Research on seafloor has great implications for sea levels
Ken Zhao, a PhD candidate in UCLA’s Department of Atmospheric and Oceanic Sciences (AOS), published phenomenal research on seafloor effects on melting glaciers. In collaboration with AOS faculty members Andrew Stewart and Jim McWilliams, Zhao’s research focuses on the Pine Island Glacier in West Antarctica and Jakobshavn Glacier in West Greenland, two of the fastest melting glaciers in their respective regions. Both of these glaciers have tall bathymetric sills – essentially, a bump on seafloor around the glacier. The research by Zhao, Stewart, and McWilliams seeks to understand how the height of the bump holds back the open ocean’s warm water from melting the glaciers in these regions.
Zhao has always enjoyed the “thrill of solving math problems and conducting scientific experiments.” This research became one of those thrills with a much larger effect: helping society.
Nearly all of humanity will be affected by sea level rise in the coming decades. The most uncertainty with this sea level rise stems from the ice sheets and glaciers in Antarctica and Greenland.
“We have realized quite recently that warm ocean water is melting the margins of these ice sheets from below much faster than the atmosphere is melting it from above,” Zhao said.
Many of these glaciers are holding back reservoirs of inland ice. Thus, if the glacier melts or comes crashing down, there would be a huge increase in sea level height. To accurately predict sea level rise in the future, we must study how the ocean drives the melting of glaciers in these vulnerable areas and how the rate of warm water inflow is controlled by certain factors such as bumps in the seafloor.
Zhao’s research is the first of its type to explore how the height of the sills on the ocean floor can control the inflow of warm water that is driving most of the melting. The research strips down the modeling to a simplified scenario to explore a large enough set of parameters that will be relevant to most glaciers. From these models have come comprehensive theories to predict how high the transport of in-flowing warm waters is over the relevant parameters.
This is not the only first that has come out of Zhao’s research.
“[We] discovered the existence of a few new fluid phenomena that have not yet been observed in real shelf cavities,” he explained. Although his research does not focus on these specific areas, he hopes that it will motivate future field work to observe such phenomena because they could have direct impact on the melting of some of the most vulnerable glaciers.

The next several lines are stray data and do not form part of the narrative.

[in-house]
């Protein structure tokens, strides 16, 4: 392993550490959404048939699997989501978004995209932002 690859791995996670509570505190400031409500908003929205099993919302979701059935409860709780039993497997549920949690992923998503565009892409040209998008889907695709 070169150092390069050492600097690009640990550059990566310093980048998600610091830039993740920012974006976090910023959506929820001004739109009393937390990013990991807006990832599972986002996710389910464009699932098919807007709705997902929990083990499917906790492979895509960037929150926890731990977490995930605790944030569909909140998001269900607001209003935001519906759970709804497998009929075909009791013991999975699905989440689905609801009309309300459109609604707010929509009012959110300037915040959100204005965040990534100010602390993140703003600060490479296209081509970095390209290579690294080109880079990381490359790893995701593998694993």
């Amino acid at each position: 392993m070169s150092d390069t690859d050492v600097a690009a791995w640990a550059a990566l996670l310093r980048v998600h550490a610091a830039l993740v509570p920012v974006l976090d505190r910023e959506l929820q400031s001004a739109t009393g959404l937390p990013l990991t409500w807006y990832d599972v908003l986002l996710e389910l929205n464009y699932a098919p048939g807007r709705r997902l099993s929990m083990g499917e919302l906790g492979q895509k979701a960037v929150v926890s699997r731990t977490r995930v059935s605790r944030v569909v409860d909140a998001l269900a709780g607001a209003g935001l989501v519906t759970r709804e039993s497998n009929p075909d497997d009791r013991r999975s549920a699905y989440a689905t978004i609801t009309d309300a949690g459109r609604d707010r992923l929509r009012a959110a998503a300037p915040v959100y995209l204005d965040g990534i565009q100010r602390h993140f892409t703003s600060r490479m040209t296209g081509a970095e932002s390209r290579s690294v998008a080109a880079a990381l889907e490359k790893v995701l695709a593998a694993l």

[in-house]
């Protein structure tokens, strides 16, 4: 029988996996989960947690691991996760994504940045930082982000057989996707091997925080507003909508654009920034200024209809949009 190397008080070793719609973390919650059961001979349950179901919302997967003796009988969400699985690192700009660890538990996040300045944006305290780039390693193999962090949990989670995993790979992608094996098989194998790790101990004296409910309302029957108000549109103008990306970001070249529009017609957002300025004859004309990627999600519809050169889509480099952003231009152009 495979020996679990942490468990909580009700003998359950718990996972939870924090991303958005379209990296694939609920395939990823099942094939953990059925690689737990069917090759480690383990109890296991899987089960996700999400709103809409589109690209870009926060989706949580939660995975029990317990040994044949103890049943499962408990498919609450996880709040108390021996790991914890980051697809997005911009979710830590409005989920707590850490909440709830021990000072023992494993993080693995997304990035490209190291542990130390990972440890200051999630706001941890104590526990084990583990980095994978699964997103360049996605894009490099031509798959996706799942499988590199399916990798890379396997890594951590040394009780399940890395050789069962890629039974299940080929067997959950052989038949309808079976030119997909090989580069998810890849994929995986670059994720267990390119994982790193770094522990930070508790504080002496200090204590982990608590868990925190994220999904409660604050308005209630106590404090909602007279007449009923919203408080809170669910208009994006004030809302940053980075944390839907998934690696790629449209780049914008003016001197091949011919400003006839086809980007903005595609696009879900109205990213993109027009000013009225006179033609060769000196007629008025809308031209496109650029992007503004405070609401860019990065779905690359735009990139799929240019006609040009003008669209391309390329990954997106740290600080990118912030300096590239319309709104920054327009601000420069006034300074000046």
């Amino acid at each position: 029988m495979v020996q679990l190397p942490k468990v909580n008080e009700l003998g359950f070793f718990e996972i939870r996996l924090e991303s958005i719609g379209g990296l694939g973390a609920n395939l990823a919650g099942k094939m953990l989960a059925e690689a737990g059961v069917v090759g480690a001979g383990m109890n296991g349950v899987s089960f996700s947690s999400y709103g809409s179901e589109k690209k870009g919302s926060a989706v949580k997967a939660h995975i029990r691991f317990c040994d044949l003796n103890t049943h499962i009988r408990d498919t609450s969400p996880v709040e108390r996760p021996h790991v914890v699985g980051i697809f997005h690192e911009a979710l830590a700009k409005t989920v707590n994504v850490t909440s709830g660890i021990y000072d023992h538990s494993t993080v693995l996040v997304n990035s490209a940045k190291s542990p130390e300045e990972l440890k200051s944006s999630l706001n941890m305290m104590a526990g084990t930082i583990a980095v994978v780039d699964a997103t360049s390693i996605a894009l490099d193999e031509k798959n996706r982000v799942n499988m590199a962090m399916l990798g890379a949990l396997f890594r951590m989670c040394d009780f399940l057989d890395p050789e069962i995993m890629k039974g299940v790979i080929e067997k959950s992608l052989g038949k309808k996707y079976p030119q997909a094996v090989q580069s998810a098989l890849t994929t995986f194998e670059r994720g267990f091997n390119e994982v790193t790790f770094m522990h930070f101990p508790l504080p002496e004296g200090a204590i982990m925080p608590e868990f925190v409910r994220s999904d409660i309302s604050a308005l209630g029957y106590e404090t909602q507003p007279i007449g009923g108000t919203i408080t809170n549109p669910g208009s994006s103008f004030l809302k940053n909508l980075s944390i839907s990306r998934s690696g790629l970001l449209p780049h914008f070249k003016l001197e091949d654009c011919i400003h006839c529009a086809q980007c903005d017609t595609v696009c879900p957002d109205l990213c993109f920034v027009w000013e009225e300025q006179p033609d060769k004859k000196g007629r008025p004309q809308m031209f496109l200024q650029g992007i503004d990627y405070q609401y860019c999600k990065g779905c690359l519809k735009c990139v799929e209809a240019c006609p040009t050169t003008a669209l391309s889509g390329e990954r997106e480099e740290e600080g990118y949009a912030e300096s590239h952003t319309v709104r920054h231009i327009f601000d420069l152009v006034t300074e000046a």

Zhao’s published research on the Pine Island and Jakobshavn glaciers focuses on how glaciers melt, but that has great implications for the science and technology around stopping rising sea levels, and hopefully mitigating damage to our planet. It is likely that within this lifetime there will be a need to resort to geo-engineering as a measure to delay the effects of climate change and sea level rise.
“In particular, building sea walls around the periphery of New York City are currently being considered as a real future possibility by the US Army Corps. of Engineers,” Zhao said. However, Zhao’s current research expresses that it would be more effective slow down sea level rise at its source by increasing the height of the sills on the seafloor to stop the inflow of warm water toward melting glaciers. Although not all of the information necessary to understand the effects and implications for such a project are at hand, it may be a possibility for the future.
The next step is considering all of the complex interactions that take place in a larger, realistic model of the real ocean. Zhao, McWilliams, and Stewart now work to understand how the complexities of the geometry of side slopes of sills, bays, and multiple sills will influence and control the transport of warm water from the open ocean to the glaciers. This will help better the understanding of the supply pathways of heat that are necessary to melt the margins of the ice sheets.
It’s the thrill of science that motivates Zhao to further his understanding of these ocean floor effects. He explains why by quoting his adviser, Jim McWilliams: “Mathematics is fun, but science has real targets.” Zhao added, “Polar oceanography and cryosphere science are even more fun and real because the targets and results will likely influence all of us during our lifetime.”
Zhao, McWilliams, and Stewart research may have great impacts on the future of science and technology around glacial melting, and ultimately bringing sea level rising to a necessary stop.
Zhao’s research Sill-Influenced Exchange Flows in Ice Shelf Cavities is published in the Journal of Physical Oceanography (an American Meterological Society Journal).